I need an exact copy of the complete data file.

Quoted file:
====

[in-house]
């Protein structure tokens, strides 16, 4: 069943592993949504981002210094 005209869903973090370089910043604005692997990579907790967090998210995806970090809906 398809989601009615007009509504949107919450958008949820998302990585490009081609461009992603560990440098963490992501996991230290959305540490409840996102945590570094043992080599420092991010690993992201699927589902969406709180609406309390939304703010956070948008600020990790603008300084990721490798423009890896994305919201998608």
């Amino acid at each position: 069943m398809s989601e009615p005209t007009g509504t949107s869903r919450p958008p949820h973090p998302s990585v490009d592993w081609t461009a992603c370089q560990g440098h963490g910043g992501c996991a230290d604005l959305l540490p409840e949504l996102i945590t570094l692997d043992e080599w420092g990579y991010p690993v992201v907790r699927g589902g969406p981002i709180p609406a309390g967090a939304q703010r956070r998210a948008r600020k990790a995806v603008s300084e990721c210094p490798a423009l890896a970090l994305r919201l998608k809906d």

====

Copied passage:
[in-house]
């Protein structure tokens, strides 16, 4: 069943592993949504981002210094 005209869903973090370089910043604005692997990579907790967090998210995806970090809906 398809989601009615007009509504949107919450958008949820998302990585490009081609461009992603560990440098963490992501996991230290959305540490409840996102945590570094043992080599420092991010690993992201699927589902969406709180609406309390939304703010956070948008600020990790603008300084990721490798423009890896994305919201998608």
């Amino acid at each position: 069943m398809s989601e009615p005209t007009g509504t949107s869903r919450p958008p949820h973090p998302s990585v490009d592993w081609t461009a992603c370089q560990g440098h963490g910043g992501c996991a230290d604005l959305l540490p409840e949504l996102i945590t570094l692997d043992e080599w420092g990579y991010p690993v992201v907790r699927g589902g969406p981002i709180p609406a309390g967090a939304q703010r956070r998210a948008r600020k990790a995806v603008s300084e990721c210094p490798a423009l890896a970090l994305r919201l998608k809906d």